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How to master your office healthcheck: part one

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COVID-19 has changed everything about the way we work. That’s why we want to offer you a ‘How to’ give your workplace a healthcheck. In part one, we break down three crucial factors that impact staff health and productivity: light, air, and ergonomics (innovative furniture). Part two will cover noise, layout, and social distancing. 

 74% of businesses we have surveyed across 13 industry sectors have been significantly impacted as a result of COVID-19, with 33% saying that the most useful information they can have right now is ‘How can I ensure my people remain happy, healthy and safe?’ 

The way we are viewing the office has changed as a direct result of COVID-19. It’s no longer simply four walls and a desk - the offices that thrive in future will be those that value their employees’ safety and productivity. 

Healthcare consultancy, HIC, found a 25% difference in the productivity reported by ‘comfortable’ and ‘uncomfortable’ staff.

HIC reported that in the UK alone, 40 million days a year are lost through absenteeism  (the consistent absence without good reason from work by employees), and presenteeism (when individuals poorly perform even when present at work). 

But what do they mean by ‘comfortable and uncomfortable,’ and ‘hygiene’ factors? 

How does your current workplace measure up to be a productive work environment? 

Let’s break down the different elements of the workplace that constitute it as comfortable, hygienic and as a result, more productive: 

1. Natural light is crucial to reducing absenteeism in the workplace

Dr Alan Hedge from Cornell University’s Department of Design and Environment Analysis, confirmed the benefits of natural light in the office. They included:

  • Reduced eye strain

  • Reduced headache levels

  • Increased positive attitudes

Hedge’s findings are further supported by Real Estate Design and Developer, Stok’s report: The Financial Case for High Performance Buildings. They outline how high quality workplace could reduce absenteeism by 4 days annually:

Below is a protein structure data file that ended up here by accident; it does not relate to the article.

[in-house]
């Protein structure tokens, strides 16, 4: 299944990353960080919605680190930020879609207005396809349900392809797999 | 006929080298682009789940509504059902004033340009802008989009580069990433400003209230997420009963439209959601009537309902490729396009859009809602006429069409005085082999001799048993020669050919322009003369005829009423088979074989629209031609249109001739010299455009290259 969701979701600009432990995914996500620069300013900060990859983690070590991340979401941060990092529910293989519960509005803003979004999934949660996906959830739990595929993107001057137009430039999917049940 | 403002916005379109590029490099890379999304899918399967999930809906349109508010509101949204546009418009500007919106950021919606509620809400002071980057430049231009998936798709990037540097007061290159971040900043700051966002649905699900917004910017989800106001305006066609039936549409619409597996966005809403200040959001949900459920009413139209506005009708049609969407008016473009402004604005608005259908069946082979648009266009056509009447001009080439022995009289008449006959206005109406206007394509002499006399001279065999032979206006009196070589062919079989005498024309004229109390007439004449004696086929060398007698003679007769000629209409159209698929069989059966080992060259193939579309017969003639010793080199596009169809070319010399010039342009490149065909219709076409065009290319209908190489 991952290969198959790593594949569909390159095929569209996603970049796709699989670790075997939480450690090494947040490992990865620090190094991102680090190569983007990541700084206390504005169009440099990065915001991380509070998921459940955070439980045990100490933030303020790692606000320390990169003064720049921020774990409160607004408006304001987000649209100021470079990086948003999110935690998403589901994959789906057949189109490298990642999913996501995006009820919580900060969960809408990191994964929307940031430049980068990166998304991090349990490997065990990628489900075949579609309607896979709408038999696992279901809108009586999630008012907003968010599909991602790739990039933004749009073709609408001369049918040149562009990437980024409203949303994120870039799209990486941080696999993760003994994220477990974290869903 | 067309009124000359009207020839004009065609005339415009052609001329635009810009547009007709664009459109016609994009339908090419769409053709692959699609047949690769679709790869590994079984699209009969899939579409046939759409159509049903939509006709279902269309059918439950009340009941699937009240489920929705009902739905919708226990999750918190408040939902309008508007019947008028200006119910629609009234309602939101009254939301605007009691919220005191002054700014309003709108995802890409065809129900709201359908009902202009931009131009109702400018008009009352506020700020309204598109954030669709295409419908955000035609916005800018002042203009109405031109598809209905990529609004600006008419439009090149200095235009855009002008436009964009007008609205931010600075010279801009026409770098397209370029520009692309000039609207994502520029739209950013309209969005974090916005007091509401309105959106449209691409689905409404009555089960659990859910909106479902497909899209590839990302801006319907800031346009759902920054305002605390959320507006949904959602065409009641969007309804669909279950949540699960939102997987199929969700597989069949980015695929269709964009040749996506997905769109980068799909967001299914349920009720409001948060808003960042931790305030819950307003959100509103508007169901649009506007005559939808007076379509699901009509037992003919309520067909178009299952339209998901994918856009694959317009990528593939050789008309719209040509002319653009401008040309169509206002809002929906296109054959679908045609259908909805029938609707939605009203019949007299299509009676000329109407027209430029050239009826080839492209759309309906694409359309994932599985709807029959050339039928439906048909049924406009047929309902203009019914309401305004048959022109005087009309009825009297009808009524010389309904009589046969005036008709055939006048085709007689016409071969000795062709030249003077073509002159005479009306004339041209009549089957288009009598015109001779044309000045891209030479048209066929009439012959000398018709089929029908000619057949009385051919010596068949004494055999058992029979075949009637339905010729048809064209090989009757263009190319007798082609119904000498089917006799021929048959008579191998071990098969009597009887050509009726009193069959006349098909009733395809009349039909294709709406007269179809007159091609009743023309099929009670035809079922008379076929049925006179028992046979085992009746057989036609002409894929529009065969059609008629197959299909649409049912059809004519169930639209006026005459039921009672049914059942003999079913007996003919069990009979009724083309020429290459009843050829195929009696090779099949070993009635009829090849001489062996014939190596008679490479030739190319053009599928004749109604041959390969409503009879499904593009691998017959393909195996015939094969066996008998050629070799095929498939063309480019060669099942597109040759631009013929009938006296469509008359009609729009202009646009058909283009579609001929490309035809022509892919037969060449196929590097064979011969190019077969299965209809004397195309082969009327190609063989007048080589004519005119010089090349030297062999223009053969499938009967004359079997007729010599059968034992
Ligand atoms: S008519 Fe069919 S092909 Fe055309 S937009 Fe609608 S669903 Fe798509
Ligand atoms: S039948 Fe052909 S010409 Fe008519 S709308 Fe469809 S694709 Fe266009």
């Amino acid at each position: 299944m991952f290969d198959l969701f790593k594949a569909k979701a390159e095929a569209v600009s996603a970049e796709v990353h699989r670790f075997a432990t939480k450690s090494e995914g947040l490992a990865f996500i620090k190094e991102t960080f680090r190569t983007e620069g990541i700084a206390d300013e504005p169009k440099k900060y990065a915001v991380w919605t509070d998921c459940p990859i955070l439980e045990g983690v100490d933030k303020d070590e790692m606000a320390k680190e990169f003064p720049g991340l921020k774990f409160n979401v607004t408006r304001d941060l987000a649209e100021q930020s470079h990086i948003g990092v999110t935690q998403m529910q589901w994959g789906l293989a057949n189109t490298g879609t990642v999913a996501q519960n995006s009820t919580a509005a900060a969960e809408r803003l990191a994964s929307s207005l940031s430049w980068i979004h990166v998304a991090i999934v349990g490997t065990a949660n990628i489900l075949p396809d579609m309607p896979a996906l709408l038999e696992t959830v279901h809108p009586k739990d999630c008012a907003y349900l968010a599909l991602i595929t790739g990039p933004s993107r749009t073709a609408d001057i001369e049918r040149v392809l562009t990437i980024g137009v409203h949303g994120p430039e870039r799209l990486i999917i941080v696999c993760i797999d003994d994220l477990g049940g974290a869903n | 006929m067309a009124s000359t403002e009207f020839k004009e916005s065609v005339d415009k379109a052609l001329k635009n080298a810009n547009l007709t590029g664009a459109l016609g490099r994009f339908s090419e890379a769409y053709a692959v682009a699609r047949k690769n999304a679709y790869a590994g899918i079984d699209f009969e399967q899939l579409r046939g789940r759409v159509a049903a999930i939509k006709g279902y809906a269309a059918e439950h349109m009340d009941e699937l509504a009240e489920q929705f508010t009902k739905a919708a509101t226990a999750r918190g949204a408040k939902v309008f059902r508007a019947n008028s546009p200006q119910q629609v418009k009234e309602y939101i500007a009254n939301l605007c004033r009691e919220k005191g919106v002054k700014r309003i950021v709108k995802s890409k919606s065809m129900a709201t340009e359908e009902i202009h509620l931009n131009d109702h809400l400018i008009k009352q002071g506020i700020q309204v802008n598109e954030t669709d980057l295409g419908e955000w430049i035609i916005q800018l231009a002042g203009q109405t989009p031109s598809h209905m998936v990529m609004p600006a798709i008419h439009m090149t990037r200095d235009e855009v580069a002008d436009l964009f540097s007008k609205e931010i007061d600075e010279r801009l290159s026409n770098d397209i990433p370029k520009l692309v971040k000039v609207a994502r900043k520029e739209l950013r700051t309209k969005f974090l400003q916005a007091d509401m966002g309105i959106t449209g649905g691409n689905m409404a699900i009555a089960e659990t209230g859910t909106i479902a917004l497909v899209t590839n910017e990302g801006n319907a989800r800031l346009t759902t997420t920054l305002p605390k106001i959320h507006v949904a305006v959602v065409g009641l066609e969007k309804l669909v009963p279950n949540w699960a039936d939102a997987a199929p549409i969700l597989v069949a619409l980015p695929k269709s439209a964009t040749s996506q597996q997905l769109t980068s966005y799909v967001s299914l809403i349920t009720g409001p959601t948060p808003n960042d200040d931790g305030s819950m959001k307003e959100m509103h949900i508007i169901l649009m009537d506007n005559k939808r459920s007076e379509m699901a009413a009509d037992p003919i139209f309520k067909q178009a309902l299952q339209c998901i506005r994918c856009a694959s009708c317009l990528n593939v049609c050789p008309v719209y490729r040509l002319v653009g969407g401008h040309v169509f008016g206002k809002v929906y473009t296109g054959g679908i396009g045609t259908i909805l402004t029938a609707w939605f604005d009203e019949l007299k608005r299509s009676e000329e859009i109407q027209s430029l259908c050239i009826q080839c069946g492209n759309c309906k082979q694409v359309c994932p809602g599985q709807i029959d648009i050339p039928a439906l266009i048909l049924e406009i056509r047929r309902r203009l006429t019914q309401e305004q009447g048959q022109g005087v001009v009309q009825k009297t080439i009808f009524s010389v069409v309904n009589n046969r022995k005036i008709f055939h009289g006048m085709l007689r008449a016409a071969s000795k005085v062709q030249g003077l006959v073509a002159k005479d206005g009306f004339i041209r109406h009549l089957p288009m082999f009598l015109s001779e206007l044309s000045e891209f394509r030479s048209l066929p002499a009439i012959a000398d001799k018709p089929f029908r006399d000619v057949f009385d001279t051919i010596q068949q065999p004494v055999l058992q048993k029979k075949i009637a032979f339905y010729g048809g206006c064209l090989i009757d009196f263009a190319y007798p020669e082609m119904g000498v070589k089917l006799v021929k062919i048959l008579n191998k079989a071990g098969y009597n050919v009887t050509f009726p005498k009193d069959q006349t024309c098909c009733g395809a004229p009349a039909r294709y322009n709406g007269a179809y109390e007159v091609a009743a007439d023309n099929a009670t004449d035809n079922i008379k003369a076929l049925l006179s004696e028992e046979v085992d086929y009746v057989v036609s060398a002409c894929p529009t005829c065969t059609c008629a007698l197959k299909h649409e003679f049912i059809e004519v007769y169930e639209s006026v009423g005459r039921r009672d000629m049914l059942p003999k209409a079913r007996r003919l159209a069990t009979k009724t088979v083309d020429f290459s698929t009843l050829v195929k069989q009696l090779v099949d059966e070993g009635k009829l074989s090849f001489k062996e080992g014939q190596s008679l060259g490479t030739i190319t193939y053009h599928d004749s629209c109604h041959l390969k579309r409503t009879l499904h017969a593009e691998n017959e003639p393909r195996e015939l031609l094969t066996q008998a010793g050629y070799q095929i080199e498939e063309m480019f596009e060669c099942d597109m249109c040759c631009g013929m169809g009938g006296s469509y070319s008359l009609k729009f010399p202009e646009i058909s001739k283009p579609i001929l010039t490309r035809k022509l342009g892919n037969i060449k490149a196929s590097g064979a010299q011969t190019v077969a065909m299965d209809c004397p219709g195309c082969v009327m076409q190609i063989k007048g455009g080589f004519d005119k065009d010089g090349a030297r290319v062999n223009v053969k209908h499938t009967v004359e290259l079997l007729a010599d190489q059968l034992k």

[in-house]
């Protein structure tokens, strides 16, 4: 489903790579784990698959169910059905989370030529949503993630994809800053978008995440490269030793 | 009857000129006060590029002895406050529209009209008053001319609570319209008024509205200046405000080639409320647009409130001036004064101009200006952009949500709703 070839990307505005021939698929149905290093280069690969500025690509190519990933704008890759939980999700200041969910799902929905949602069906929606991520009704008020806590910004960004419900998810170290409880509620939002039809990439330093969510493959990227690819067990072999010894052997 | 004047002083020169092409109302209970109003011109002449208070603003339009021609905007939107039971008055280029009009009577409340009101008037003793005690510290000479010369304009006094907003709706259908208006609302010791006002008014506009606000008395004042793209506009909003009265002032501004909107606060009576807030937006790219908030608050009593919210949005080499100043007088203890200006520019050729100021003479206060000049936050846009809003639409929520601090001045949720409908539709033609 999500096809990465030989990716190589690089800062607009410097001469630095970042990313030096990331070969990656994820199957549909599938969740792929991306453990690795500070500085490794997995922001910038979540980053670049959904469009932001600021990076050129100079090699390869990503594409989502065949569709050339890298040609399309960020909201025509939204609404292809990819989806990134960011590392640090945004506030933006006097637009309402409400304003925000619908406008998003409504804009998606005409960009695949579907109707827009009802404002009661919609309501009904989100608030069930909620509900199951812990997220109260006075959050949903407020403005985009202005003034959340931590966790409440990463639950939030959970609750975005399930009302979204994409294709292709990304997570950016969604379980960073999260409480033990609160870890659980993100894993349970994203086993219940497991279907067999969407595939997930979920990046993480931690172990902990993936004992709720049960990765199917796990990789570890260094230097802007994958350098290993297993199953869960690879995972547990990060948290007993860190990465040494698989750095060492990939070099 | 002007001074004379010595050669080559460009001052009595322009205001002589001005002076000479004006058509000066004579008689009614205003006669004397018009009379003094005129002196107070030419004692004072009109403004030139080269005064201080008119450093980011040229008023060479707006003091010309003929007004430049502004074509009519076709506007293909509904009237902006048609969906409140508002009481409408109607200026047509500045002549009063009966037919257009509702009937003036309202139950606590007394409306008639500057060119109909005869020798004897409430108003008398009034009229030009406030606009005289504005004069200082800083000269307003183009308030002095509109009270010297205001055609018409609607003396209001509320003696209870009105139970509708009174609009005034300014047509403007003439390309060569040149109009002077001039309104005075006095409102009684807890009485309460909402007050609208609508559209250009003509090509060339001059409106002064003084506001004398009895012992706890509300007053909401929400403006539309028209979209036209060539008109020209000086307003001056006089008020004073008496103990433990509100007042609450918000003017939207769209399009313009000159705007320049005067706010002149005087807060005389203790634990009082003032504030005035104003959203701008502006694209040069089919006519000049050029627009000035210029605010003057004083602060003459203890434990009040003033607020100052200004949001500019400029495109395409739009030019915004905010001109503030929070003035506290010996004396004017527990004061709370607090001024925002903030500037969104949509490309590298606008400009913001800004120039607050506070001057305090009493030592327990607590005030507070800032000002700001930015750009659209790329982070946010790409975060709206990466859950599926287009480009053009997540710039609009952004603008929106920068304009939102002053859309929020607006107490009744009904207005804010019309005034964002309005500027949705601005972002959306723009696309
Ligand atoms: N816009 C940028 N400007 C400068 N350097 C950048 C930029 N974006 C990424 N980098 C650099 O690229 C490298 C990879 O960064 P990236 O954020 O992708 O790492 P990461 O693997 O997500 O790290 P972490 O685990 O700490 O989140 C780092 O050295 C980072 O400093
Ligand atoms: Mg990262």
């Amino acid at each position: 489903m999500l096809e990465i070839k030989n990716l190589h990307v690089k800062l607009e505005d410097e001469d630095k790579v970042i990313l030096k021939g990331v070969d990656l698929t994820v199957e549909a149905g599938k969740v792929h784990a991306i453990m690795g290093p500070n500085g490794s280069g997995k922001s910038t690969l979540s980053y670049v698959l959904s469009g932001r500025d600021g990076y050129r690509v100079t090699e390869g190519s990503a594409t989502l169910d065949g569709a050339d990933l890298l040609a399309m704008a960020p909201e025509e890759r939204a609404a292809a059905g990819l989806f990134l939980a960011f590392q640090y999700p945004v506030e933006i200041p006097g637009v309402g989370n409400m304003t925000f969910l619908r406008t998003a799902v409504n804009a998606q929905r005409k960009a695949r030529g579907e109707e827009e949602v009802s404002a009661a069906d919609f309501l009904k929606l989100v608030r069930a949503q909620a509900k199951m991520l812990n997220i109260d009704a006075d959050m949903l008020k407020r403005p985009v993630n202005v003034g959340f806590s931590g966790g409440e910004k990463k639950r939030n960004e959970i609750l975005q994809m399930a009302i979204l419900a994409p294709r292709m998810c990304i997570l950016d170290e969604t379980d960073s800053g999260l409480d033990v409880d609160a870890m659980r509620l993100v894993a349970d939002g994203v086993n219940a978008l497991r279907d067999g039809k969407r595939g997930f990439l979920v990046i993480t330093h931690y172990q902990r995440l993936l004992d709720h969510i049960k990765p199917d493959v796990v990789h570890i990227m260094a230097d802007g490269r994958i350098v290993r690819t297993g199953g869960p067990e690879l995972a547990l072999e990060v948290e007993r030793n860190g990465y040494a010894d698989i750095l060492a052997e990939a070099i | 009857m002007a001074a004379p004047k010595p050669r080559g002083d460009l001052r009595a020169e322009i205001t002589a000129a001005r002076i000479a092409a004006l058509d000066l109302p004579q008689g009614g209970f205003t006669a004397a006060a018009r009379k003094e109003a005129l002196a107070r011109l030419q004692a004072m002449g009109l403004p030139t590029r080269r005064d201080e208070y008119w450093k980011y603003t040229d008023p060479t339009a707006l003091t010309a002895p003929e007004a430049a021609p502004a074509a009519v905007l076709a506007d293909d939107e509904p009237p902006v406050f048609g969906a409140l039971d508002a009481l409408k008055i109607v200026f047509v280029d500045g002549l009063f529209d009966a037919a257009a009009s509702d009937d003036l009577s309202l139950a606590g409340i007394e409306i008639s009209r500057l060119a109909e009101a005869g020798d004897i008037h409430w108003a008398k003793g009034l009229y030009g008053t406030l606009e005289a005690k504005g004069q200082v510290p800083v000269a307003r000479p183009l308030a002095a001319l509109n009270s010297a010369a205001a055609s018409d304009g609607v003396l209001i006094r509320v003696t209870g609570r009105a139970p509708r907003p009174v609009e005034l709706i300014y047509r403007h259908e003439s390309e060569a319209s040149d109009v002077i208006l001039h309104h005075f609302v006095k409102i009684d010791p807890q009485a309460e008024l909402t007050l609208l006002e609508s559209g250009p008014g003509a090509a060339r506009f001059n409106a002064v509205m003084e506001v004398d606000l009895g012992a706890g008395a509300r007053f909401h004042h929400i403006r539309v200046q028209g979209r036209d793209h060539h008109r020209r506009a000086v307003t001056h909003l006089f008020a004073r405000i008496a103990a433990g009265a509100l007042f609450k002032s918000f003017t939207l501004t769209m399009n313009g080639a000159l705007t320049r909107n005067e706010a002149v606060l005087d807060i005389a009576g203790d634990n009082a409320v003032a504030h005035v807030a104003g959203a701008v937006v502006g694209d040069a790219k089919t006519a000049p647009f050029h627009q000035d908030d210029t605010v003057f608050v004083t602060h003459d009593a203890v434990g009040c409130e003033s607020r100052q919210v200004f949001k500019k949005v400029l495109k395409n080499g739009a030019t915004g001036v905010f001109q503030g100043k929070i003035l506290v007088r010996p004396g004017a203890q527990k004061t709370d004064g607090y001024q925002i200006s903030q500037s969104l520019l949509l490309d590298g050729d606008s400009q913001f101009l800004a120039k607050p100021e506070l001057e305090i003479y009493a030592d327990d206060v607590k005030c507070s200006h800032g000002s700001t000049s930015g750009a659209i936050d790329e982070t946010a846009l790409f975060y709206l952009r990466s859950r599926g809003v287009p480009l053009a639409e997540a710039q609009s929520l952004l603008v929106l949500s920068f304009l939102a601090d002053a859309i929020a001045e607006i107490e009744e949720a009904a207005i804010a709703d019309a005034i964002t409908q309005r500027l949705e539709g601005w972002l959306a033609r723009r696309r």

“When connected to the environment through generous amounts of daylight and natural materials, and more comfortable due to improved ventilation, thermal systems, and ability to control their environments, employees can realize a reduction in absenteeism through improved health and wellness."

Decent ventilation and air quality are key criteria in the recipe for a comfortable workplace. 

2. Office managers and facilities’ heads must implement a healthy ventilation strategy:
Studies as early as the 90’s detail the impact poor air quality at work has on employees.

H. Hall et Al’s famous study, ‘Influence of Building-Related Symptoms on Self-Reported Productivity’ identified that 3% of workers left early and 8% were unable to work due to insufficient air in the workplace.

Even though this study was completed a while back, its findings revealed huge workplace insights that still have implications for the productivity of the workplace today. It has been found that:

  • Extreme temperature can reduce typing speeds by 46%.

  • In 2019, View’s report outlines that only one in three workers felt their workplace had an ideal working temperature.

  • Employees have rated temperature and air quality four times more important than luxury work perks such as a gym.

  • 50% of people surveyed found that poor air quality makes them sleepy throughout the day.